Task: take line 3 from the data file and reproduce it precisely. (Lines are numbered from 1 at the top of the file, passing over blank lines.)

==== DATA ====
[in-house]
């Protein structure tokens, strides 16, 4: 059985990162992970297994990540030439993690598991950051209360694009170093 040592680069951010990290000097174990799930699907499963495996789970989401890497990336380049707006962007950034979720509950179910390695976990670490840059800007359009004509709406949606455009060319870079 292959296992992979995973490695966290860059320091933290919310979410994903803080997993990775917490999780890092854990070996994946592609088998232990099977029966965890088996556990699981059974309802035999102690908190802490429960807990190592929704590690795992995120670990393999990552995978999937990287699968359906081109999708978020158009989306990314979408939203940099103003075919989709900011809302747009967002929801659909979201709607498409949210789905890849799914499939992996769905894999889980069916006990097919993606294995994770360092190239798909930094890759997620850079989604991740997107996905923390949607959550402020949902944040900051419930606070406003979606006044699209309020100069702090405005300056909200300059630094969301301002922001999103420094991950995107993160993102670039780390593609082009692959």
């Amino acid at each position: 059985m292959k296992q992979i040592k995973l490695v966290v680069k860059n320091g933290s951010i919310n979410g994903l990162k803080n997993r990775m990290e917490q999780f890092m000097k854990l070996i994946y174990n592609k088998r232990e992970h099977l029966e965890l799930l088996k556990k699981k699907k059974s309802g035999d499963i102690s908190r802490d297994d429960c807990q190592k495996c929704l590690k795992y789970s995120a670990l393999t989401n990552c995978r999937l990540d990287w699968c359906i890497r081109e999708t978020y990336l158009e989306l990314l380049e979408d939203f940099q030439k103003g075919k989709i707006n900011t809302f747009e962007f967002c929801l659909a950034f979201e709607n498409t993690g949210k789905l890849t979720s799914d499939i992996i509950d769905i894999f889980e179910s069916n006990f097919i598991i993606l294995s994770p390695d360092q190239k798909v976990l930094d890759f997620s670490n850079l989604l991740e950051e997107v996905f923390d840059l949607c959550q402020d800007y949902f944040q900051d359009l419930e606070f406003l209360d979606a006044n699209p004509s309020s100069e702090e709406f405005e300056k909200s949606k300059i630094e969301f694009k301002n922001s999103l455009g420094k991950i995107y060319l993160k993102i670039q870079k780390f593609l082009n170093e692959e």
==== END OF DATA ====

């Amino acid at each position: 059985m292959k296992q992979i040592k995973l490695v966290v680069k860059n320091g933290s951010i919310n979410g994903l990162k803080n997993r990775m990290e917490q999780f890092m000097k854990l070996i994946y174990n592609k088998r232990e992970h099977l029966e965890l799930l088996k556990k699981k699907k059974s309802g035999d499963i102690s908190r802490d297994d429960c807990q190592k495996c929704l590690k795992y789970s995120a670990l393999t989401n990552c995978r999937l990540d990287w699968c359906i890497r081109e999708t978020y990336l158009e989306l990314l380049e979408d939203f940099q030439k103003g075919k989709i707006n900011t809302f747009e962007f967002c929801l659909a950034f979201e709607n498409t993690g949210k789905l890849t979720s799914d499939i992996i509950d769905i894999f889980e179910s069916n006990f097919i598991i993606l294995s994770p390695d360092q190239k798909v976990l930094d890759f997620s670490n850079l989604l991740e950051e997107v996905f923390d840059l949607c959550q402020d800007y949902f944040q900051d359009l419930e606070f406003l209360d979606a006044n699209p004509s309020s100069e702090e709406f405005e300056k909200s949606k300059i630094e969301f694009k301002n922001s999103l455009g420094k991950i995107y060319l993160k993102i670039q870079k780390f593609l082009n170093e692959e």